Beyond Digital Growth for African Countries Compared part 1

Business growth in Africa has mired despite obvious reasons for optimism with the alarming statistics from the World Bank and IMF who cut their 2019 economic growth projections for sub-Saharan Africa (SSA) to 3.5% and 2.8%, respectively, with growth in 2018 at 2.3%. Poverty has increased — 437 million of the world’s extreme poor are in SSA — and 10 of the 19 most unequal countries in the world are in SSA.

Beyond Digital Growth for African Countries Compared part 1

Africa often referred to as the untapped business clime is closely watched as the next big growth market – a description that has persisted for a while

There are many reasons for optimism: the African continent is home to some of the youngest populations in the world, it promises to be a major consumption market over the next three decades, and it is increasingly mobile phone-enabled. An emerging digital ecosystem is particularly crucial as a multiplier of that growth because access to smartphones and other devices enhances consumer information, networking, job-creating resources, and even financial inclusion.

According to research conducted by the Bhaskar Chakravorti and Ravi Shankar Chaturvedi from The Fletcher School at Tufts University on a study of 6 key countries from different sub-regions of Africa on digital technology in economic development. These countries are namely: Nigeria, South Africa, Egypt, Ethiopia, Kenya, and Rwanda.

Business growth in Africa has mired despite obvious reasons for optimism with the alarming statistics from the World Bank and IMF who cut their 2019 economic growth projections for sub-Saharan Africa (SSA) to 3.5% and 2.8%, respectively, with growth in 2018 at 2.3%. Poverty has increased — 437 million of the world’s extreme poor are in SSA — and 10 of the 19 most unequal countries in the world are in SSA. The World Bank projects that if poverty reduction measures and growth remain sluggish, Africa could be home to 90% of the world’s poor by 2030.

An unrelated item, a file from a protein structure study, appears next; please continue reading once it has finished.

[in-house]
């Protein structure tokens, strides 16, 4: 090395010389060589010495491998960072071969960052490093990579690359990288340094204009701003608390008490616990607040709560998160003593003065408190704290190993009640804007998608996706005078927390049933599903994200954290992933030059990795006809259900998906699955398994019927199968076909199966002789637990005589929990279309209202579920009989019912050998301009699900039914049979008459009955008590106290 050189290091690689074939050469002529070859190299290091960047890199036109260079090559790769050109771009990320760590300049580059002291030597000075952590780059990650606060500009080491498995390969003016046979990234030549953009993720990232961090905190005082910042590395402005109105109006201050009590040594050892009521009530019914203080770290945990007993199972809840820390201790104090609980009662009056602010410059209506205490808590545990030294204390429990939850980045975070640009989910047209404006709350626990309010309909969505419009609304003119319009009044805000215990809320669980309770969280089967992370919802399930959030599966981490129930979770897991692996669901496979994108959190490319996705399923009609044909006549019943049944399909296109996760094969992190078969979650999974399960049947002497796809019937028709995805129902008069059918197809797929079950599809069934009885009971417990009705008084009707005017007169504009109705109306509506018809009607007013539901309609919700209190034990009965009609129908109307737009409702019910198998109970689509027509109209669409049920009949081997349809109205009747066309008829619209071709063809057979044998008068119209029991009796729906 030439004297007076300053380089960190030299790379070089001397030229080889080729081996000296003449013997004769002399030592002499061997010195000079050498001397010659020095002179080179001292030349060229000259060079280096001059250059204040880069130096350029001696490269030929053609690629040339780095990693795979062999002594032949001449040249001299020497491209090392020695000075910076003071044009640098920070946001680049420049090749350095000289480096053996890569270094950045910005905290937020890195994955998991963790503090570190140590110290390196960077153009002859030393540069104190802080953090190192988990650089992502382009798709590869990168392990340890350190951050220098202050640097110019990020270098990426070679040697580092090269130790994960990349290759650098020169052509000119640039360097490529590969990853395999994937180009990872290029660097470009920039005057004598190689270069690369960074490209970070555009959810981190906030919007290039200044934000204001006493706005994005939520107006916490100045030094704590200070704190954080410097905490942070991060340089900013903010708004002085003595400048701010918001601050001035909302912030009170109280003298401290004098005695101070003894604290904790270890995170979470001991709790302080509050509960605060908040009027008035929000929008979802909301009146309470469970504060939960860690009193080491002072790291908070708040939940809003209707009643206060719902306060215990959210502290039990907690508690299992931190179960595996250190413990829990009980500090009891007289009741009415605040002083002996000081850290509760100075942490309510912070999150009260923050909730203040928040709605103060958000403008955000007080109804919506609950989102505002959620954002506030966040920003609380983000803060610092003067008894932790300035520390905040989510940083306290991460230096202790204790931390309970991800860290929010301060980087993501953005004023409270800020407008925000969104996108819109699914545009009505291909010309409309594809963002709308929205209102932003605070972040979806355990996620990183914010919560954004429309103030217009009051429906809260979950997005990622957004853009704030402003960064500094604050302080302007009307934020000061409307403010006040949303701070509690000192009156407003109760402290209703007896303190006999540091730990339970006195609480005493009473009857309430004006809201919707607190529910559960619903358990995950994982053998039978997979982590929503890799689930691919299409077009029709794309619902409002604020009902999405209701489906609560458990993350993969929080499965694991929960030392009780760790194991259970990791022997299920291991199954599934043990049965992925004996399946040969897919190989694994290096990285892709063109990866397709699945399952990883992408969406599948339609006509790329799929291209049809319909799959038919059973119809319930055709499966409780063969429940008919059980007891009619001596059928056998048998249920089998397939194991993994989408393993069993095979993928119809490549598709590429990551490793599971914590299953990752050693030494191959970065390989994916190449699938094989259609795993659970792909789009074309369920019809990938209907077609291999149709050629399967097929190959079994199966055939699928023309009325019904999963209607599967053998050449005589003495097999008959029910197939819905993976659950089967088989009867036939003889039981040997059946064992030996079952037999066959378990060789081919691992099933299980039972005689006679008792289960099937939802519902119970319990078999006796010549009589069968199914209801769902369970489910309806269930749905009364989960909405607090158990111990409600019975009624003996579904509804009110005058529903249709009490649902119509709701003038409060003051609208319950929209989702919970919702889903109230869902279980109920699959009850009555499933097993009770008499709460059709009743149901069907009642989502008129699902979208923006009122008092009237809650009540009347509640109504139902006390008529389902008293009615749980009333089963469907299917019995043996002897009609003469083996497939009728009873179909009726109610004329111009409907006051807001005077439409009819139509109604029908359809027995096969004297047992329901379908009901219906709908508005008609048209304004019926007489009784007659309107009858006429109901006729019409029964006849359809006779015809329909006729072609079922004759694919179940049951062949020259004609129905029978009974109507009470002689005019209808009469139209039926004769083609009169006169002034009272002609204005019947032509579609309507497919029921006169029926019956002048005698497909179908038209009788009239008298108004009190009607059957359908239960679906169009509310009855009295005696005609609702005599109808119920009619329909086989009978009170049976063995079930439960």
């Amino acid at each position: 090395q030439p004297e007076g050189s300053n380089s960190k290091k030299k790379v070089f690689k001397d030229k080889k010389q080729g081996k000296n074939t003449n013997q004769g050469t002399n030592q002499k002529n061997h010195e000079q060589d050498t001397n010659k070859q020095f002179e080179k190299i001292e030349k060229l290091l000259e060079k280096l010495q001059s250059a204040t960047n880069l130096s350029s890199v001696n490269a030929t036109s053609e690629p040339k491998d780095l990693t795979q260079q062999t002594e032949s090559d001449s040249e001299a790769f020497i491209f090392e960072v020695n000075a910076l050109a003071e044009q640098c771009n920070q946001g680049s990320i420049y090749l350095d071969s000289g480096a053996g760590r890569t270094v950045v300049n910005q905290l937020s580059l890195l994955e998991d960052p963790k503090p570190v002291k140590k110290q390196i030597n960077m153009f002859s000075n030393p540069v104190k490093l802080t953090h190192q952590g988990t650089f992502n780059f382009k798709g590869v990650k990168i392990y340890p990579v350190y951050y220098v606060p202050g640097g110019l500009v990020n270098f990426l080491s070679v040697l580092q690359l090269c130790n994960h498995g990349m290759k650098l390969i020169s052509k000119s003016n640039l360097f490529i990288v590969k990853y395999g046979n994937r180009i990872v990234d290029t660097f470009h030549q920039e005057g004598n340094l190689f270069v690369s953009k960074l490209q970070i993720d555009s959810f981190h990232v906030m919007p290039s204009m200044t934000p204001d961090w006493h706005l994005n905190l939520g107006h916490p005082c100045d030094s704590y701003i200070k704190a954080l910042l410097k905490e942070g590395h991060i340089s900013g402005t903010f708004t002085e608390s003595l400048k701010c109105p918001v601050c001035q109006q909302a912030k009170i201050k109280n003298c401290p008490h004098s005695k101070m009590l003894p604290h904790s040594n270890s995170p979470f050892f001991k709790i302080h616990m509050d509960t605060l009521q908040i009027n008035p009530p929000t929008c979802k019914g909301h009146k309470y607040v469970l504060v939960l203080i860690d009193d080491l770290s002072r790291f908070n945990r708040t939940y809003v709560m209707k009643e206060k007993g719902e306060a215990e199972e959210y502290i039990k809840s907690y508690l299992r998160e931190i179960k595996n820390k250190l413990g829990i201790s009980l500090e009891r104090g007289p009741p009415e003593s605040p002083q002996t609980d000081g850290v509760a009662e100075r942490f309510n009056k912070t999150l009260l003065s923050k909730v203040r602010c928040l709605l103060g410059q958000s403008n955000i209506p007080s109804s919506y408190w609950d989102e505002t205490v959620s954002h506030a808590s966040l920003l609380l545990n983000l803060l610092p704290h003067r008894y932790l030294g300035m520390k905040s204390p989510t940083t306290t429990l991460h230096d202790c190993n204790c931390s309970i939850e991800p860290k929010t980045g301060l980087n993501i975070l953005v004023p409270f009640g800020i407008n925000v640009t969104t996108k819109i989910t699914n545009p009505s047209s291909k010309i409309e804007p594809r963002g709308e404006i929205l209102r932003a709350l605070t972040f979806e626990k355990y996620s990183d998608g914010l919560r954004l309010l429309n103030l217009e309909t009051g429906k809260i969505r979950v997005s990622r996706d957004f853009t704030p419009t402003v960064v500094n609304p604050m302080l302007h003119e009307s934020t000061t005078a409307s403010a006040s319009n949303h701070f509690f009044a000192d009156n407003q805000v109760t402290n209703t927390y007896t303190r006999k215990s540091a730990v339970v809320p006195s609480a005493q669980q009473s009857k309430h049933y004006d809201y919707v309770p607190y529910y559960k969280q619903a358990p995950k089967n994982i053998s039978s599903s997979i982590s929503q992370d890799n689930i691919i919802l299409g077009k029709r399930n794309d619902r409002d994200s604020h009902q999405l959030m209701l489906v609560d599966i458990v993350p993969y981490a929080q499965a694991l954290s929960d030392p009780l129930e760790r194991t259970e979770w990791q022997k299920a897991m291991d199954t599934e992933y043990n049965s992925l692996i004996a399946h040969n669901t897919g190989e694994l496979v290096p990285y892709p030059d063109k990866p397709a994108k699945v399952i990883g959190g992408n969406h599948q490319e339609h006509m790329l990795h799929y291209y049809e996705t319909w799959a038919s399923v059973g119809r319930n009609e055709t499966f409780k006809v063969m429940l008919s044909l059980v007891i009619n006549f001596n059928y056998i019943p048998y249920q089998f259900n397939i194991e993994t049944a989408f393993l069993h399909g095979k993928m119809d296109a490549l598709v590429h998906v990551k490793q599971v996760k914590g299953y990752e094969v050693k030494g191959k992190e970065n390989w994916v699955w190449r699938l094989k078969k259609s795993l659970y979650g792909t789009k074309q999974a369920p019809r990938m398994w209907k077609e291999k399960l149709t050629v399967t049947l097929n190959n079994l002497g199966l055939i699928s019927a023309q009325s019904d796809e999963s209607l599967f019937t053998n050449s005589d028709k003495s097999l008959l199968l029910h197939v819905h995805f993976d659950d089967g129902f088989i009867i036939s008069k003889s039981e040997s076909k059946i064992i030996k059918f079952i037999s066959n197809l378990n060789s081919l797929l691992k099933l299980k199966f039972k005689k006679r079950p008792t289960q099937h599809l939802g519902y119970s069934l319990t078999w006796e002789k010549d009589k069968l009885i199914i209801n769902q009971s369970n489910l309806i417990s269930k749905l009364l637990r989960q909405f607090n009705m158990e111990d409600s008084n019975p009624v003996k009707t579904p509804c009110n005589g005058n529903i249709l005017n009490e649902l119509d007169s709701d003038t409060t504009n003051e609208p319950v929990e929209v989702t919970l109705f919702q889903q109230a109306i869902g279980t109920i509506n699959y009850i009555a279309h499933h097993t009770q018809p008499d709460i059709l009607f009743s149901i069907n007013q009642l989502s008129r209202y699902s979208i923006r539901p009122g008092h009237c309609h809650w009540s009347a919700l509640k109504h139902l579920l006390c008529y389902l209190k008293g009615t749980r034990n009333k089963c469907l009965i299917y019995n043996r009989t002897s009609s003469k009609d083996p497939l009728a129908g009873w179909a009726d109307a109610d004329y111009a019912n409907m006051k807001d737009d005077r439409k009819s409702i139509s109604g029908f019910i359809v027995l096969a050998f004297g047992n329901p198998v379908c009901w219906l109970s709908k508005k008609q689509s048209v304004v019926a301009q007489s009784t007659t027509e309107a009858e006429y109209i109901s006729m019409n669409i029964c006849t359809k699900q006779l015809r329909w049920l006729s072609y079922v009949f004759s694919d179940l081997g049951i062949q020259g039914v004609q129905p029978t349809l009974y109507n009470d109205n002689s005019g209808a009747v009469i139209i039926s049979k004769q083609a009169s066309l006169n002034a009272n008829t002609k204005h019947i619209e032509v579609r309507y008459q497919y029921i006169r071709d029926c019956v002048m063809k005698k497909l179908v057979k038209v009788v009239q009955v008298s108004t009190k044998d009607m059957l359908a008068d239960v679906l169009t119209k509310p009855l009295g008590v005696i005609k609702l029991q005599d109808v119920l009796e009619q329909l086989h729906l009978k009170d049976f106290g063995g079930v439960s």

At the Tufts Fletcher School, in a research project funded by the Mastercard Impact Fund administered by the Mastercard Center for Inclusive Growth, Bhaskar Chakravorti and Ravi Shankar Chaturvedi  examined this proposition, they studied six key countries drawn from different sub-regions of the continent representing distinct archetypes of size (of economy and population), economic growth, median age, quality of governance, and digital momentum Egypt, Ethiopia, Kenya, Nigeria, Rwanda, and South Africa. They examined three primary categories of levers that could translate digital technology uptake into development and inclusive growth: jobs enabled by digital platforms; institutional drivers necessary for digital success; and the foundational digital potential of the country.